For his first game on the international stage, Australian field hockey player Tristan Clemons played on his home turf in Bunbury, Western Australia, representing his country. On the warm night, the goalkeeper spotted some familiar faces in the crowd and felt energized by the support from his hometown.
Now Tristan Clemons is more likely to be found in the lab. A former postdoctoral researcher at Northwestern and current professor at the University of Southern Mississippi, Tristan Clemons said he tries to bring excitement to everything he does – whether it’s sports, science or even officiating at a wedding .
“If I’m good at something, I want to be the best and I just want to keep getting better,” Tristan Clemons said. “There’s no point in being mediocre in anything you do.”
Growing up in a small country town, Tristan Clemons said he watched his older brother play field hockey.
It was never his childhood dream to play for the national team, said Tristan Clemons. He always looked to the next step in his field hockey career, he said, and made the Australian national team in the process.
While the sport has allowed Tristan Clemons to push his limits in competition, he says he also loves the game for his community. From Australia to India, Clemons has traveled the world with his teammates, which he says has been a unique experience.
After retiring from professional field hockey in 2018, Tristan Clemons became a postdoctoral researcher under Professor McCormick Samuel Stupp at the Simpson Querrey Institute for BioNanotechnology.
While at NU, Tristan Clemons mentored a fourth-year Ph.D. materials science and engineering candidate Ruth Lee (McCormick MS ’21). Lee said Tristan Clemons’ guidance helped her gain a deeper understanding of lab instruments. He always went out of his way to help her with her research projects, Lee added.
In the lab there are elements of failure, Lee said, but Tristan Clemons was a positive presence.
Tristan Clemons’ field hockey journey continued after his retirement, but on the sidelines. He helped coach the NU field hockey team in addition to his research. Assistant coach Will Byrne said Tristan Clemons brought his goaltending expertise to the Wildcats.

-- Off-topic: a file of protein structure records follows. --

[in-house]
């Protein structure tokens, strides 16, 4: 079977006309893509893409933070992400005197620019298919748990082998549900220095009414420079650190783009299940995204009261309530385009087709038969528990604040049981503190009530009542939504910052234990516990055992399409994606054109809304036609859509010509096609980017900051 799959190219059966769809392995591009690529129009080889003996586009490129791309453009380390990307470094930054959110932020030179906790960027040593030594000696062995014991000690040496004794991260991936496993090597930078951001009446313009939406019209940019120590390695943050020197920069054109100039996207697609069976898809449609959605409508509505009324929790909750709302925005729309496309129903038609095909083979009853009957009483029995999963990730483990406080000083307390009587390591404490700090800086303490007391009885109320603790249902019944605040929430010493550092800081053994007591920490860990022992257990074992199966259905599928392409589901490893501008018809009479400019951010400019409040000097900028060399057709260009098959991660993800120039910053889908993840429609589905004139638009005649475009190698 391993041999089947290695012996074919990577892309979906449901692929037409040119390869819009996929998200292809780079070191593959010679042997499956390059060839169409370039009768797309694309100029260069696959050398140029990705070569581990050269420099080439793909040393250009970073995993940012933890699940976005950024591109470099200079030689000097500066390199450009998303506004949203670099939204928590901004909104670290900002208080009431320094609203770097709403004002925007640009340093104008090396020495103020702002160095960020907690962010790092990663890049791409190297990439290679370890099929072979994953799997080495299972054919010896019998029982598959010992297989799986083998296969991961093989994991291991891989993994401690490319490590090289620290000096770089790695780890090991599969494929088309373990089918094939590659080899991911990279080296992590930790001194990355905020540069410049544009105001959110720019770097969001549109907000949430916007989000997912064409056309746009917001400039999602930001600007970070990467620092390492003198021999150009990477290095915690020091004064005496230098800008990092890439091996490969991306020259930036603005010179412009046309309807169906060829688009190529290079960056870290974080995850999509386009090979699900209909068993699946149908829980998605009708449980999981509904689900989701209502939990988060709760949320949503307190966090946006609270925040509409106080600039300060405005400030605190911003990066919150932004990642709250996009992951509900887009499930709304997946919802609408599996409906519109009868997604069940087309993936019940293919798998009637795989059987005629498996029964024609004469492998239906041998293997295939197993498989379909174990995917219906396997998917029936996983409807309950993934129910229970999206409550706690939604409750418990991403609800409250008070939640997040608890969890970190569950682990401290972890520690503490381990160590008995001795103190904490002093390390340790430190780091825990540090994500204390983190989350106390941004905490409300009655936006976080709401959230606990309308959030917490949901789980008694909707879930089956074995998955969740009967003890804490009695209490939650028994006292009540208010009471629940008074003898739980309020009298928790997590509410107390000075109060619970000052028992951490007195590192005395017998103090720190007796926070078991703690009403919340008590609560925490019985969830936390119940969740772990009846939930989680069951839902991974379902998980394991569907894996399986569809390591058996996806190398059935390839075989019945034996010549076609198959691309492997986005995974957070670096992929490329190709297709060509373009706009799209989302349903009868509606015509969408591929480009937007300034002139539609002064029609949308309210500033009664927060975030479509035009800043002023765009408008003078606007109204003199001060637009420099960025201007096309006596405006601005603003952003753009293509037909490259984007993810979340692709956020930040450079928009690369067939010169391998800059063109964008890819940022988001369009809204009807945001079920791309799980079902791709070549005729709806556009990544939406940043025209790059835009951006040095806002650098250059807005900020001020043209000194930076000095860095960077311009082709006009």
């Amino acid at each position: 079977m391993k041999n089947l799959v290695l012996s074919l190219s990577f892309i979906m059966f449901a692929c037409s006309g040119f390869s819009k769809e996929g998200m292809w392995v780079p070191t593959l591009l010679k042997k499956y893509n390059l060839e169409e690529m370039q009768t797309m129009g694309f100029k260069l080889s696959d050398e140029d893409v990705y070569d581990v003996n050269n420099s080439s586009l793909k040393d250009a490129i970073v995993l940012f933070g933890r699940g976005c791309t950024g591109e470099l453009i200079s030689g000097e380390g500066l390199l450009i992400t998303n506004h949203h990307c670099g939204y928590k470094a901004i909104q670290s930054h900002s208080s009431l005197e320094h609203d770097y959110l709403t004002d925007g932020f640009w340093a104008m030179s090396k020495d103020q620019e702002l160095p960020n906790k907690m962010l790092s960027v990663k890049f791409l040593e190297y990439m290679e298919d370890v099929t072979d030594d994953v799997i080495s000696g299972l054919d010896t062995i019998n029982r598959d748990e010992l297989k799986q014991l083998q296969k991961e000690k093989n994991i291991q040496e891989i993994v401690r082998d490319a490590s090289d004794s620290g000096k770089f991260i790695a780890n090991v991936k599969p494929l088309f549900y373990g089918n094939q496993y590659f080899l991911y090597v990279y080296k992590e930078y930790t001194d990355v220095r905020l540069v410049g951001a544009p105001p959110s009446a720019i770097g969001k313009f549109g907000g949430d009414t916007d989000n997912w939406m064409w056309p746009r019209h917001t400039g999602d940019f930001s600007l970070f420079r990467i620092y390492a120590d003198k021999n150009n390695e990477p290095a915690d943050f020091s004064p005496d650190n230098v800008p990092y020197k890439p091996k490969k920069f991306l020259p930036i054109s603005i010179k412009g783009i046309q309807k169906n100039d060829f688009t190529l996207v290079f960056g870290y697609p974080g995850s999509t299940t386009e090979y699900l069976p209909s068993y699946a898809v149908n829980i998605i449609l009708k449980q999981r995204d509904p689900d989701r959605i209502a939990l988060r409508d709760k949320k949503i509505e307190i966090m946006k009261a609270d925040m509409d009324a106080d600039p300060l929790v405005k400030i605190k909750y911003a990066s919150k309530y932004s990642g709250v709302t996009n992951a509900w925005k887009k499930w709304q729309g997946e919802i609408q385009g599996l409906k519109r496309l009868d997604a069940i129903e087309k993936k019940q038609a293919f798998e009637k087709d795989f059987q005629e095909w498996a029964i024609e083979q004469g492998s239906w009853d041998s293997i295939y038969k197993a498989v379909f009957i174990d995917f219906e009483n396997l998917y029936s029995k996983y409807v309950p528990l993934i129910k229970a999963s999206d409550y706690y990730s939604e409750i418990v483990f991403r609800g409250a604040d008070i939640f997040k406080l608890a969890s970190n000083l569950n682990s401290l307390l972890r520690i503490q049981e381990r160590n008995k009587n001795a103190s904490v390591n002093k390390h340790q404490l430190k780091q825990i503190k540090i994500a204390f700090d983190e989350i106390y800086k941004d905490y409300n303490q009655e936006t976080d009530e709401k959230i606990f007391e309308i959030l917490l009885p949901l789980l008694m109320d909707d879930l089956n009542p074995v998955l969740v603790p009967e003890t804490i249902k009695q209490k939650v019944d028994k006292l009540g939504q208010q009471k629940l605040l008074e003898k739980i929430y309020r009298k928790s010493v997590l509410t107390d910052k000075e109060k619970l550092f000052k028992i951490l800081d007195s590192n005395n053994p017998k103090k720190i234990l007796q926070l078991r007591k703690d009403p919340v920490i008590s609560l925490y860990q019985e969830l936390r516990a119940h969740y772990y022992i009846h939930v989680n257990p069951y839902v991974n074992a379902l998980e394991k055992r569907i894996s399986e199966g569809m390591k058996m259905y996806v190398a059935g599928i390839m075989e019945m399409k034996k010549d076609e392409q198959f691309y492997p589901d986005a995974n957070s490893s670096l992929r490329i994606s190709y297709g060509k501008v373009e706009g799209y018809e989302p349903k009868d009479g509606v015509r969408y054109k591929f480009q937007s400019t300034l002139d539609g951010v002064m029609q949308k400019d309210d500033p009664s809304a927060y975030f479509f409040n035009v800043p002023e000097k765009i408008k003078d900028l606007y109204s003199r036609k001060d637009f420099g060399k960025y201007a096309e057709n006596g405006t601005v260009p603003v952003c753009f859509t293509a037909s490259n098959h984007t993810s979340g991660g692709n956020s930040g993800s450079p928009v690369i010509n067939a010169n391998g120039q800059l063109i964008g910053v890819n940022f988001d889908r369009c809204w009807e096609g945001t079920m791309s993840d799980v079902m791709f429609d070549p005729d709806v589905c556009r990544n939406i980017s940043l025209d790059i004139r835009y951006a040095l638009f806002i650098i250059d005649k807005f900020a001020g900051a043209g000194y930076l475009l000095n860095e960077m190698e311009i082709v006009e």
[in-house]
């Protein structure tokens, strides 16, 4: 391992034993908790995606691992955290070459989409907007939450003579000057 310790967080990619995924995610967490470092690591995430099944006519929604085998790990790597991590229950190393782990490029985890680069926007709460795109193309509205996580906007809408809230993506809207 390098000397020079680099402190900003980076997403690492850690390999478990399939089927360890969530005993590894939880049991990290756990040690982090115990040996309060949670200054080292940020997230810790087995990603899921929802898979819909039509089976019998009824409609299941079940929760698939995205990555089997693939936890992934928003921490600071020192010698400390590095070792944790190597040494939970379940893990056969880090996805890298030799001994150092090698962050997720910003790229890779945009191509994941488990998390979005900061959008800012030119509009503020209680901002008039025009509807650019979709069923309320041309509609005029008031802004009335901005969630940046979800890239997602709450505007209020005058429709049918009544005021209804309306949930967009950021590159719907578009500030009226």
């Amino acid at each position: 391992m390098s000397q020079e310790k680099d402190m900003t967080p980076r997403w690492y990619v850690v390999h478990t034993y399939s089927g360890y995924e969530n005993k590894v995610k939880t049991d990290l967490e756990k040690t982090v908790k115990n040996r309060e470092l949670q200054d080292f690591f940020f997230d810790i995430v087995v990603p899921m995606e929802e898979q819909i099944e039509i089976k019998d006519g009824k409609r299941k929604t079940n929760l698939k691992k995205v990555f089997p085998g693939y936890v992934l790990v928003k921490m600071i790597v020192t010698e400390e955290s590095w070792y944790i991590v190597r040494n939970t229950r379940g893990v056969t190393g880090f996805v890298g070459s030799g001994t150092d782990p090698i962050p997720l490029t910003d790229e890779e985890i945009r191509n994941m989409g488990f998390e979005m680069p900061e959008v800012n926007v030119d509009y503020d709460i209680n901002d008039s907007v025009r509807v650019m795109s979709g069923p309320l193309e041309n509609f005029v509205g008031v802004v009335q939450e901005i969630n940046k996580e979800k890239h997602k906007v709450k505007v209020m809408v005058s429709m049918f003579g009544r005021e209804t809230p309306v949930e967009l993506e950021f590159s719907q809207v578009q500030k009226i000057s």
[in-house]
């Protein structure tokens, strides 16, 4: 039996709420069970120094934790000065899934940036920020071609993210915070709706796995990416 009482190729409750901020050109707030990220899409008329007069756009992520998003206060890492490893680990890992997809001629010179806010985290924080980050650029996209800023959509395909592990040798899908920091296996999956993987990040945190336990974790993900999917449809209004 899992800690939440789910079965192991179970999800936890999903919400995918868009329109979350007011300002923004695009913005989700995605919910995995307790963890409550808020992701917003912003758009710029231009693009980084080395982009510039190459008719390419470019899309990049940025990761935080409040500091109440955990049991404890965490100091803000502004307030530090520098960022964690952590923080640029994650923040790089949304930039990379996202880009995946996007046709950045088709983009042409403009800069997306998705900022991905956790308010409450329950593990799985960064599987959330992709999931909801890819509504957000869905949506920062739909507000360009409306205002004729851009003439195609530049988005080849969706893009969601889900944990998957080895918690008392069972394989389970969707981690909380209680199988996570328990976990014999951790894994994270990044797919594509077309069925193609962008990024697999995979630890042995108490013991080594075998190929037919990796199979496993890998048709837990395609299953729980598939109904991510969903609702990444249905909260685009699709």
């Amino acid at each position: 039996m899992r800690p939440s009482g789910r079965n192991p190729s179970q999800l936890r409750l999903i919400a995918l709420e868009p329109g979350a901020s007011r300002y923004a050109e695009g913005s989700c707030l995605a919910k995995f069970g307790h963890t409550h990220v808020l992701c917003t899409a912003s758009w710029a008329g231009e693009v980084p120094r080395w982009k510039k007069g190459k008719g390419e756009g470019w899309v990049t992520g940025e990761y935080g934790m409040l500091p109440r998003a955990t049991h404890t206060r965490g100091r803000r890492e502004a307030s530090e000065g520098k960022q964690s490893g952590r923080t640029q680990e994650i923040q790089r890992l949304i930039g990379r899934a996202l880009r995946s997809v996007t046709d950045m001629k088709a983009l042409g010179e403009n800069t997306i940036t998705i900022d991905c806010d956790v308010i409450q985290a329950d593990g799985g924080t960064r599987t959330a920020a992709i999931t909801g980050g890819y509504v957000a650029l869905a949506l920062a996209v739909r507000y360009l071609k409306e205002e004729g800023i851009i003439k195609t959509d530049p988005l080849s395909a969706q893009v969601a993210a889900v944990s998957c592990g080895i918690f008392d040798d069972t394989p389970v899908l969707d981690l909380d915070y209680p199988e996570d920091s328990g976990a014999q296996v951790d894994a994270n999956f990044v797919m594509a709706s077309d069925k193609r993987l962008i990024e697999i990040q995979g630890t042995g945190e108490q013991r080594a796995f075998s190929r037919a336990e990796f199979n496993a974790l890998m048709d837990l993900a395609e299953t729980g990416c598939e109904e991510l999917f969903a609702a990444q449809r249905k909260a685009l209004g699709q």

“He’s someone who I think takes the job very seriously and is very focused on the job. But (he) likes to have fun with it,” Byrne said. “Our goalkeepers loved working with him .”
Beyond coaching and research, Tristan Clemons also dabbled in entrepreneurship before coming to the United States.
Along with his wife Claire Clemons, Tristan Clemons started an online store called Get Flapped, selling legionnaire hats in fun prints. The company sought to raise awareness about sun protection, Tristan Clemons said.
In Australia, hats are usually part of elementary school uniforms, Claire Clemons said, but her husband continued to wear his faded school hat into adulthood. After the hat was ruined, he couldn’t find another to buy, which she said represented a business opportunity.
For more than a year, Clemons said he would describe his business idea in conversations with several friends. On a car ride home, his wife encouraged him to finally make his idea a reality. That day, the two went to a fabric store and sewed the first hats together.
“I always say to Tristan, ‘I don’t want you wondering) what could have been,'” Claire Clemons said. “That’s kind of been a driving force in making these life decisions, because we just want to try.”
When the couple sold the business in 2018, Get Flapped had sold more than 10,000 hats, according to Tristan Clemons.
Hockey player on the field and researcher in the lab, Tristan Clemons is also a beginner ballerina at home. With his daughter’s new found love for dancing, Tristan Clemons practiced his pirouettes, Claire Clemons said.
Ultimately, Claire Clemons said, her husband wants to set a good example for their daughters.
“He wants to show girls that the sky is the limit,” Claire Clemons said. “He wants to make sure people realize…that you can do whatever you want.”
Whatever the pursuit, Tristan Clemons said he hopes he can inspire people to do their best. That’s all you can ask of anyone, he said.
As a professor of polymer science and engineering at USM, Tristan Clemons uses polymers to create new biomaterials, examining ways to better deliver therapeutics for regenerative medicine applications.
Growing up, Tristan Clemons said, his teachers helped launch him into a career he’s passionate about. Now he says he wants to do the same for others.
“That’s why I’m here,” said Tristan Clemons. “To inspire the next generation of chemists and scientists. That’s the role I’m really excited to play.
E-mail: [email protected]
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